The Importance of an Accountability Partner

by Dan on November 3, 2009

When I first got the Goals & Resistance course (by the Release Technique), one of the requirements was to have a partner the whole way through.  You’d talk to this person every day to make sure you’re doing the exercises and staying on your path.

I wasn’t sure this was so necessary at first, but within a couple weeks I realized how essential it was.  The path to growth can be exhausting, frustrating, and often lonely.  As Deepak Chopra points out, your spiritual experiences are entirely your own, so it can be tough not having someone to share them with.

Having a partner through the course made it a lot easier.  While my own spiritual experiences can never truly be expressed, having someone going through something similar made the challenges look more doable.

However, you don’t need to be on an intense 6 week course to have an accountability partner.  All you really need is a project that has others on a parallel path.  You find someone who is doing the same thing, and keep in touch regularly to make sure you both are pursuing your goals consistently.  This could be someone you’re already friends with, or someone you meet at a networking event.  Meetup.com groups are especially good for finding people like this.

Here are some examples of where an accountability partner can be useful:

  • Entrepreneurs
  • Writers
  • Musicians
  • Christians or other religious people who need assistance to follow moral laws which do not feel natural to them.
  • Former alcoholics or drug users
  • Athletes or people working to get into good shape
  • Singles who haven’t had a date in too long, and need a bit of a shove to go out and meet new people.

For a number of weeks, I talked to my accountability partner (currently Lindsay), every day, but now we just touch base every week or a couple times a week.  If one of us has an ongoing challenge, we’ll talk a couple days in a row.

The benefits of this are more than comfort.  We can often get into slumps where we lose sight of our mission and what practices were formerly working for us.

I’ll give you an example of a conversation I had today with Lindsay.

Dan:  Lindsay, I’m just getting fed up with this goal stuff.  I feel like I’ve been floundering around and nothing’s really getting done.

Lindsay:  Dan, you sound pretty negative the last couple days.  Your ego is out of control.  Have you actually been doing your goal charts every day?

Dan:  Well no… I haven’t.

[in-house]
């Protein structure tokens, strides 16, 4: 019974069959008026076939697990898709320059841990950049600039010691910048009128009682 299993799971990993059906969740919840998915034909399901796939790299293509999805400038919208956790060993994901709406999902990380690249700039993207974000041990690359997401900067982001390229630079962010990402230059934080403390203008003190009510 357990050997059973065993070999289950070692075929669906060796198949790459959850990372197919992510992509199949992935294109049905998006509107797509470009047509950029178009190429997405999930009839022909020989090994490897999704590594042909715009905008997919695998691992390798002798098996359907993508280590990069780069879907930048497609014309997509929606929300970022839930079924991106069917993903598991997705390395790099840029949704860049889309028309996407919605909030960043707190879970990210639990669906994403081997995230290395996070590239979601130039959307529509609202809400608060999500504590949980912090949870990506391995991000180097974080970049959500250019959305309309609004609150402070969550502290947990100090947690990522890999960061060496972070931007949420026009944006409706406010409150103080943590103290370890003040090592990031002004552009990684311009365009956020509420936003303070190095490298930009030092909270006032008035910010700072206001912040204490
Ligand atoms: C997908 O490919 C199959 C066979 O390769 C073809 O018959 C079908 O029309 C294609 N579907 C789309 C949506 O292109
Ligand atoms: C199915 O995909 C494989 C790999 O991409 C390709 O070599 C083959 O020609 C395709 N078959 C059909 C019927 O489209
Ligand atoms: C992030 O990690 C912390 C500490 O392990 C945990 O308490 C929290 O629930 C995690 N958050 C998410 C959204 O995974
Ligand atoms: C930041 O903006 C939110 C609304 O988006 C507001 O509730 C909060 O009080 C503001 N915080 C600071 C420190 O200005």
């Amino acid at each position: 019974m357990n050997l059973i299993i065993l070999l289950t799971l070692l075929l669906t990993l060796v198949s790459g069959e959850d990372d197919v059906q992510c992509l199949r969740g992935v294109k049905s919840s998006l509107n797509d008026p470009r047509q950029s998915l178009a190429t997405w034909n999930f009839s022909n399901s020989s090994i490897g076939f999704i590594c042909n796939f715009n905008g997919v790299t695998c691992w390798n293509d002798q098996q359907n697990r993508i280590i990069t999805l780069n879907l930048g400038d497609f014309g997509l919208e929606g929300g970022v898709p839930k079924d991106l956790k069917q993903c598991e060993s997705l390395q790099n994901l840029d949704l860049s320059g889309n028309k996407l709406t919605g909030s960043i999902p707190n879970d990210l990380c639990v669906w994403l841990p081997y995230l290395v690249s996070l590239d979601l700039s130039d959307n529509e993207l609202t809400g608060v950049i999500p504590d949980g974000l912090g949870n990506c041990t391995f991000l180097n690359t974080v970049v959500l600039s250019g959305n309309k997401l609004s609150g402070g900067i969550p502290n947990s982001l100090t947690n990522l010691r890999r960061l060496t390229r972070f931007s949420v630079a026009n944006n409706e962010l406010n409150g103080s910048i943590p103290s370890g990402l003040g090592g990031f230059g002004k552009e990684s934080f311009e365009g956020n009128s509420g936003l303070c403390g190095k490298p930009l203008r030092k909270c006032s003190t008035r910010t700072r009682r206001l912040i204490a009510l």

Lindsay:  Then the problem isn’t that they’re not working, it’s that they work and you refuse to do them.

Dan:  Yeah… I’m getting sucked into my escapes again.

Lindsay:  Like what?

Dan:  You know, watching TV, instant messaging online, more alcohol than usual (one or two drinks a night, not more than that).  Pretty much everything I got rid of during the course.

Lindsay:  Well, that’s your problem.  You’re drowning in your escapes. See, the ego’s got you again.  You need to get back on the schedule you were on during the Goals & Resistance Course.

Dan:  You know, you’re right.  I need to cut all the escapes out again for at least a couple days, maybe even a week.

Linsday:  Two weeks!

Dan:  Ok, ok.  Two weeks.  No TV, instant messaging, alcohol… and … that’s it.

Lindsay:  And none of those… Twinkies or whatever it is you eat.

Dan:  Sigh… Swiss Cake Rolls.  I was hoping you wouldn’t remember those.  I bought a pack yesterday.

Lindsay:  I knew it.  Remember, you can have those things if you’re having fun, but you’re not even enjoying having them.  You’re miserable the rest of the time.

Dan:  You’re right, it’s silly.  These escapes are like crack.  They feel good, but just bring you down once you depend on them.

Lindsay:  Exactly! It’s just like crack.

Dan:  It’s a little harder cause all my shows started up.  That’s kind of funny though, that I’d prefer to watch Grey’s Anatomy over having freedom.

Lindsay: Haha! The idea of watching TV instead of getting wealth and happiness.  It’s so funny.

Dan:  Thanks a lot, Lindsay.  I’ll check in with you tomorrow.

Lindsay:  Anytime.

What Lindsay was able to do here was point out where I was going wrong, after I’d lost my way a little bit.  My ego had blindfolded me, and she was guiding me back to the path so I could regain my bearings.

I do this for Lindsay too when she’s having a bad week.  In fact, mutuality is essential in this type of partnership.  You may find sometimes that you have friends who lean on you consistently to get them back where they need to be, and this is not an ideal relationship.  Similarly, if you’re leaning on someone else all the time, it’s not a great deal either.  The person who is providing the support inevitably gets annoyed or resentful if the person isn’t providing any value back.  This is why it’s good to link up with people who are on a similar level to where you are, and be open to change partners, if you find that your commitments and wisdom are too far apart at this point.

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